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, 35 (4), 423-31

Neurotensin Stimulates Histamine Release From the Isolated, Spontaneously Beating Heart of Rats

Neurotensin Stimulates Histamine Release From the Isolated, Spontaneously Beating Heart of Rats

F Rioux et al. Life Sci.

Abstract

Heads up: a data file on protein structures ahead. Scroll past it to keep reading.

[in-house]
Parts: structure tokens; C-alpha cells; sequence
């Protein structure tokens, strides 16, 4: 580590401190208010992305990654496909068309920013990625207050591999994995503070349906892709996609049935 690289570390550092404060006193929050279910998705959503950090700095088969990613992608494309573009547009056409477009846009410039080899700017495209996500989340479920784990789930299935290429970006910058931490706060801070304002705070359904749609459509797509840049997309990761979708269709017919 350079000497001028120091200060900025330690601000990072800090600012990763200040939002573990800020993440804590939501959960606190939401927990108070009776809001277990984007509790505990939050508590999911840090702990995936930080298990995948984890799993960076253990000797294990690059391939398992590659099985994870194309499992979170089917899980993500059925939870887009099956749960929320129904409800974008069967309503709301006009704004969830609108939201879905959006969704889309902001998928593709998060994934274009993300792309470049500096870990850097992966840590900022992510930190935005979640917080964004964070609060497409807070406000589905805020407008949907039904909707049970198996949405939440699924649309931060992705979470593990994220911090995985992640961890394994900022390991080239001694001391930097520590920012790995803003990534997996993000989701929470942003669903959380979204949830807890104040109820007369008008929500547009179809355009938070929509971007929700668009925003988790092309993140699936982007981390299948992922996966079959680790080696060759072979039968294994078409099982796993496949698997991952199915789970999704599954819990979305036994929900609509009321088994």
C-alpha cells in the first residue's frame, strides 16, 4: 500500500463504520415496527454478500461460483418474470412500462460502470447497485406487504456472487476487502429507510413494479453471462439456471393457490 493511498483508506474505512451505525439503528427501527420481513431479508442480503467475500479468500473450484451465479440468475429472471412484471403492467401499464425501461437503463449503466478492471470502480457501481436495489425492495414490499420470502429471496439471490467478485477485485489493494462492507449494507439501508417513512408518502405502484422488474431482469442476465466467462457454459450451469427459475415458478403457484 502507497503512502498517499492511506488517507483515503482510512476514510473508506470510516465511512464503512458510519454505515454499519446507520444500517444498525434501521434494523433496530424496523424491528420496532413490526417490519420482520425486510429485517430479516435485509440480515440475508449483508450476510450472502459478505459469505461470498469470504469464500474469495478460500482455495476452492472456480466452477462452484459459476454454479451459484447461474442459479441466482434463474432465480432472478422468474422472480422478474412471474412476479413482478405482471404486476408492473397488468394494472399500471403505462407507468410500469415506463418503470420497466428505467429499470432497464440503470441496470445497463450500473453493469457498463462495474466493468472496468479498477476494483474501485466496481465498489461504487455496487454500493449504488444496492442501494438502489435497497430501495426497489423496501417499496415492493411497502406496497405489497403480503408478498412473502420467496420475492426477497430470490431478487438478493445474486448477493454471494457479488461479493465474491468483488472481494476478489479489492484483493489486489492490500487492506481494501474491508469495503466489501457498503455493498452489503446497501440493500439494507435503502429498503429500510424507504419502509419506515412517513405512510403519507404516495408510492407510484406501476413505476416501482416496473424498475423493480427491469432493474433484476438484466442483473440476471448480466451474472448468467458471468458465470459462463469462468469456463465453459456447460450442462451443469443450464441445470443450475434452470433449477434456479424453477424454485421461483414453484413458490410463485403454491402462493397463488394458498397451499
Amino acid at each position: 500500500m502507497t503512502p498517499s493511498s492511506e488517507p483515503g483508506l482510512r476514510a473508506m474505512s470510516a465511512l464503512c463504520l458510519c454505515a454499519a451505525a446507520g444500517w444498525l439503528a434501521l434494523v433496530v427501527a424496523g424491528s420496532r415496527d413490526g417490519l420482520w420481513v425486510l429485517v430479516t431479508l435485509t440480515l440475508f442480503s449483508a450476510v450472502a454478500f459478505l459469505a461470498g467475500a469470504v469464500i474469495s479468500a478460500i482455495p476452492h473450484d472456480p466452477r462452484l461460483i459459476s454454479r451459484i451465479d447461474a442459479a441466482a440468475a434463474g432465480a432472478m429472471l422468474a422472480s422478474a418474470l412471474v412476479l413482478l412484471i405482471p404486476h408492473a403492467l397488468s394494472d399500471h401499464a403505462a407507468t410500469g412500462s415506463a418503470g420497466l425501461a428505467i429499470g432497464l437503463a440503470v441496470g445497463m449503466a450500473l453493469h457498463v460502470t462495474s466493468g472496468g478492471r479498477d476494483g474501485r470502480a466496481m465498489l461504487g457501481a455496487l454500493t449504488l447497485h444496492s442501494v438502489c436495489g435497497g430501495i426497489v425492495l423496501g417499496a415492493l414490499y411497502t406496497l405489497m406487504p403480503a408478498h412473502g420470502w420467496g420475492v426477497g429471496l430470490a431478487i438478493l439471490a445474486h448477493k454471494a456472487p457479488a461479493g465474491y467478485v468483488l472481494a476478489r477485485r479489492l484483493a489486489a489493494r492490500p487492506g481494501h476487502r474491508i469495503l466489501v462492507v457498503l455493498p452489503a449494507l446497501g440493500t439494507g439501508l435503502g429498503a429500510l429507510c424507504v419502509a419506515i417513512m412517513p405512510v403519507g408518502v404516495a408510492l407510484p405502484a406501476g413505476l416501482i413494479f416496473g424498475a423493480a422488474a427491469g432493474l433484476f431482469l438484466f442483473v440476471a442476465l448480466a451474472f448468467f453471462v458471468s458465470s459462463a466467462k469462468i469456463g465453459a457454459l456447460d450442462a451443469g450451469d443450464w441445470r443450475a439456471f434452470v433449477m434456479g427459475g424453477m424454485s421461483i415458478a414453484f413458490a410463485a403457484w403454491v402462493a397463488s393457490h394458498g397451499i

Neurotensin (NT) evoked a transient, dose-dependent histamine release (ED50 170 ng ml-1) from the rat perfused heart. Histamine release by NT occurred within seconds and lasted less than 2 min. The histamine releasing effect of NT was followed by a dose-dependent increase of the perfusion pressure and a slight tachycardia. The histamine releasing effect of NT was completely abolished in hearts derived from rats pretreated for 3 days with high doses of compound 48/80. The coronary vasoconstrictor effect of NT was increased in hearts derived from compound 48/80-pretreated rats. The mast cell inhibitor cromoglycate markedly inhibited NT-induced histamine release without affecting the coronary vasoconstrictor effect of NT. The histamine releasing effect of NT was inhibited, while its coronary vasoconstrictor effect was markedly potentiated, in hearts derived from rats pretreated with the antiallergic and antiinflammatory steroid dexamethasone. The increase of perfusion pressure evoked by NT was not modified by antihistamine drugs. Infusions of exogenous histamine (10(-6)-10(-5) g ml-1) caused a dose-dependent coronary vasodilation in the rat perfused heart. The results suggest that NT stimulates histamine release from cardiac mast cells. These results together with those obtained in previous studies suggest that mast cell mediators (particularly histamine and serotonin) are unlikely to be responsible for the coronary vasoconstrictor effect of NT in the rat perfused heart.

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